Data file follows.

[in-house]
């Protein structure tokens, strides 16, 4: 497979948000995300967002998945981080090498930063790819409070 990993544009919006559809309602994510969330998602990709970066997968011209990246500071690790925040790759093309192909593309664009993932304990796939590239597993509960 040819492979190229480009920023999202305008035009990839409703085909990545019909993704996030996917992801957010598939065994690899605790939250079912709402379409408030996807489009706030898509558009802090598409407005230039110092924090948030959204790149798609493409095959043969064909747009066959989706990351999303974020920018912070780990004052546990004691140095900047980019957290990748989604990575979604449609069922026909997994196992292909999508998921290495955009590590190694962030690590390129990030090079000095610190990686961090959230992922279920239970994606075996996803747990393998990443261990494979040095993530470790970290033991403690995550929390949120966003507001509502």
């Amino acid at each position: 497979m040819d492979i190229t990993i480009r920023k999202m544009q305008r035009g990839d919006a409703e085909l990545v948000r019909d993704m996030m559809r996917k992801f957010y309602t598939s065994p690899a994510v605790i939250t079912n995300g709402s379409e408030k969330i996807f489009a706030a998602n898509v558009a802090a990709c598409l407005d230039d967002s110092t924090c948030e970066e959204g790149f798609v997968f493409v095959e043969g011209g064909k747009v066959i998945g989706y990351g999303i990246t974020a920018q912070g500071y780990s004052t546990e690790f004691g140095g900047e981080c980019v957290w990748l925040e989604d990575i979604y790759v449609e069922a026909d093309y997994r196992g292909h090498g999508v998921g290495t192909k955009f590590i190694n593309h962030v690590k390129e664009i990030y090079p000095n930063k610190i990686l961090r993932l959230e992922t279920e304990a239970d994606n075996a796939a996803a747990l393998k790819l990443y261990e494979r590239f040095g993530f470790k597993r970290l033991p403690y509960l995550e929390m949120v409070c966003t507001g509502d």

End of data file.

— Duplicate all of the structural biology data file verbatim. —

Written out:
[in-house]
């Protein structure tokens, strides 16, 4: 497979948000995300967002998945981080090498930063790819409070 990993544009919006559809309602994510969330998602990709970066997968011209990246500071690790925040790759093309192909593309664009993932304990796939590239597993509960 040819492979190229480009920023999202305008035009990839409703085909990545019909993704996030996917992801957010598939065994690899605790939250079912709402379409408030996807489009706030898509558009802090598409407005230039110092924090948030959204790149798609493409095959043969064909747009066959989706990351999303974020920018912070780990004052546990004691140095900047980019957290990748989604990575979604449609069922026909997994196992292909999508998921290495955009590590190694962030690590390129990030090079000095610190990686961090959230992922279920239970994606075996996803747990393998990443261990494979040095993530470790970290033991403690995550929390949120966003507001509502």
């Amino acid at each position: 497979m040819d492979i190229t990993i480009r920023k999202m544009q305008r035009g990839d919006a409703e085909l990545v948000r019909d993704m996030m559809r996917k992801f957010y309602t598939s065994p690899a994510v605790i939250t079912n995300g709402s379409e408030k969330i996807f489009a706030a998602n898509v558009a802090a990709c598409l407005d230039d967002s110092t924090c948030e970066e959204g790149f798609v997968f493409v095959e043969g011209g064909k747009v066959i998945g989706y990351g999303i990246t974020a920018q912070g500071y780990s004052t546990e690790f004691g140095g900047e981080c980019v957290w990748l925040e989604d990575i979604y790759v449609e069922a026909d093309y997994r196992g292909h090498g999508v998921g290495t192909k955009f590590i190694n593309h962030v690590k390129e664009i990030y090079p000095n930063k610190i990686l961090r993932l959230e992922t279920e304990a239970d994606n075996a796939a996803a747990l393998k790819l990443y261990e494979r590239f040095g993530f470790k597993r970290l033991p403690y509960l995550e929390m949120v409070c966003t507001g509502d």